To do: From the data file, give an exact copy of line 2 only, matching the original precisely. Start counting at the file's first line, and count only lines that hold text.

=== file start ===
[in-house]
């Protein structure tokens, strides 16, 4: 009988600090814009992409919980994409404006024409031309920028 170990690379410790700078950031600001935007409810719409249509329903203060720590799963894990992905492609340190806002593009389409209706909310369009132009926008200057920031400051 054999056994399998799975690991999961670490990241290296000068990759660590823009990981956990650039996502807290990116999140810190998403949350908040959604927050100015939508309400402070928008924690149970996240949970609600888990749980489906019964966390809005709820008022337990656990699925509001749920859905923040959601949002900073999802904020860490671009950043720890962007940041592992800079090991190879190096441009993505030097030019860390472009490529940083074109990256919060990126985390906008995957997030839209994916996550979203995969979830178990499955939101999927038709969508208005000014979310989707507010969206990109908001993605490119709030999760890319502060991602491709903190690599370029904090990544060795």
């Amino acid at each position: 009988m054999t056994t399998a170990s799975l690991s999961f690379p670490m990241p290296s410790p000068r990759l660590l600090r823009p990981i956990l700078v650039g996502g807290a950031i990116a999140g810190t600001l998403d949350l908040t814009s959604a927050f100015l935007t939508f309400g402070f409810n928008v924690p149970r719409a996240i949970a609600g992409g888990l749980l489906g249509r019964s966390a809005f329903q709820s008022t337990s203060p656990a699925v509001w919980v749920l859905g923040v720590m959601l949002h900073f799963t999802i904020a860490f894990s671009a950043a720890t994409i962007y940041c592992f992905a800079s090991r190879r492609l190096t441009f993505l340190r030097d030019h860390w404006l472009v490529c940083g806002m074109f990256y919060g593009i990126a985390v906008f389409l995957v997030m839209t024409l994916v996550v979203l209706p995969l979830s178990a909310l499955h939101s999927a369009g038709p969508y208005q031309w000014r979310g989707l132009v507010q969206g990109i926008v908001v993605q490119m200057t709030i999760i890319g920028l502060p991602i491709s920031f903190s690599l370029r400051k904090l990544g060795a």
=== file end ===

């Protein structure tokens, strides 16, 4: 009988600090814009992409919980994409404006024409031309920028 170990690379410790700078950031600001935007409810719409249509329903203060720590799963894990992905492609340190806002593009389409209706909310369009132009926008200057920031400051 054999056994399998799975690991999961670490990241290296000068990759660590823009990981956990650039996502807290990116999140810190998403949350908040959604927050100015939508309400402070928008924690149970996240949970609600888990749980489906019964966390809005709820008022337990656990699925509001749920859905923040959601949002900073999802904020860490671009950043720890962007940041592992800079090991190879190096441009993505030097030019860390472009490529940083074109990256919060990126985390906008995957997030839209994916996550979203995969979830178990499955939101999927038709969508208005000014979310989707507010969206990109908001993605490119709030999760890319502060991602491709903190690599370029904090990544060795």